Book #23

The Love Songs of W.E.B. Du Bois by Honorée Fanonne Jeffers

The great scholar, W. E. B. Du Bois, once wrote about the Problem of race in America, and what he called “Double Consciousness,” a sensitivity that every African American possesses in order to survive. Since childhood, Ailey Pearl Garfield has understood Du Bois’s words all too well. Bearing the names of two formidable Black Americans—the revered choreographer Alvin Ailey and her great grandmother Pearl, the descendant of enslaved Georgians and tenant farmers—Ailey carries Du Bois’s Problem on her shoulders.

Ailey is reared in the north in the City but spends summers in the small Georgia town of Chicasetta, where her mother’s family has lived since their ancestors arrived from Africa in bondage. From an early age, Ailey fights a battle for belonging that’s made all the more difficult by a hovering trauma, as well as the whispers of women—her mother, Belle, her sister, Lydia, and a maternal line reaching back two centuries—that urge Ailey to succeed in their stead.

To come to terms with her own identity, Ailey embarks on a journey through her family’s past, uncovering the shocking tales of generations of ancestors—Indigenous, Black, and white—in the deep South. In doing so Ailey must learn to embrace her full heritage, a legacy of oppression and resistance, bondage and independence, cruelty and resilience that is the story—and the song—of America itself.

This novel is such a beautiful experience, and one which I’m grateful to have known. Deeply researched, filled with emotion, and with an unfathomable ability to pull you into the lives of its characters, The Love Songs of W.E.B. Du Bois is something very important.

Jeffers weaves the past into the present as she chronicles the ancestry of a Black family in America. Stories flick around in time as we piece together the connections and begin to understand the family tree and the dynamics which are attached.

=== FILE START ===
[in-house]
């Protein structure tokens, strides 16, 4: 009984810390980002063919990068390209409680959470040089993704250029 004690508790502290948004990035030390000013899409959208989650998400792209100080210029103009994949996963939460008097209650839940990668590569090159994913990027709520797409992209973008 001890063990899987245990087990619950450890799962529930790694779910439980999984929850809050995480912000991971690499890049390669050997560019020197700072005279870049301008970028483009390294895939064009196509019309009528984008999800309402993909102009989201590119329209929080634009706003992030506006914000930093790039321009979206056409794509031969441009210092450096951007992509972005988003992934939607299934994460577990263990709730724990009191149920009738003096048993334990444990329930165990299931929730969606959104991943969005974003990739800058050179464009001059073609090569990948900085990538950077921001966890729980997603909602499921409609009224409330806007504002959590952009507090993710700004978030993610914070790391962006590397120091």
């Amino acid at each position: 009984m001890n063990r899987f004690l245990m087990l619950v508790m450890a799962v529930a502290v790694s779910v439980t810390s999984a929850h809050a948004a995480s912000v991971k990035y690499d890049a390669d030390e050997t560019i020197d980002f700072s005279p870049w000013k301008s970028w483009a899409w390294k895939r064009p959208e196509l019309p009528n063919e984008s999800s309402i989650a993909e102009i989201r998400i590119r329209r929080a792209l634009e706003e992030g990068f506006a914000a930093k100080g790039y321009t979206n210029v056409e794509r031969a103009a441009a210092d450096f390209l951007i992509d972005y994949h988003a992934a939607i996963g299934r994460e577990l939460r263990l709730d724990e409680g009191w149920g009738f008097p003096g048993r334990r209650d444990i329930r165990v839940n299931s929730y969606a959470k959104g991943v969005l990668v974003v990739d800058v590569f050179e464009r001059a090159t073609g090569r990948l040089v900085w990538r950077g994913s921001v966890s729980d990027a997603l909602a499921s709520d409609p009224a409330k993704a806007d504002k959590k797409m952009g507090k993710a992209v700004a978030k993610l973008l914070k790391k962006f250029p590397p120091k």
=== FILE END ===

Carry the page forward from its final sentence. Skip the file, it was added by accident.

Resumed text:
Our character focus is primarily on the women of the family; we see their power contrasting against their struggles, we see how women are the essential components within a family, we see them rise and fall. There’s a lot of commentary on the role of Black women and what’s expected of them, both by white people and by Black men. Jeffers does well to show us this happening in both past and present narratives, whilst also allowing her characters to strive for more than just settling into the expectations of others.

And despite the gorgeous prose, the wonderful structure, and the skill Jeffers has in reaching out from the page and grasping you by the neck, it’s the characters who really make this novel special.

The novel also offers required and much appreciated history lessons. I’m sure we all know our school teachings have been diluted and whitewashed, and to discover the real stories we must dig deeply. Jeffers teaches a great deal here about America’s true history; the important things without justification, and the horrific things with peoples’ faces attached to them.

Eight hundred pages without a single word wasted, each of them dripping with beauty, emotion, layers, and importance. Jeffers has done an incredible thing here, something to be savoured and appreciated for its depth, honesty, and tenacity.

“These are the incongruities of memory. It is hard to hold on to the entirety of something, but pieces may be held up to light.”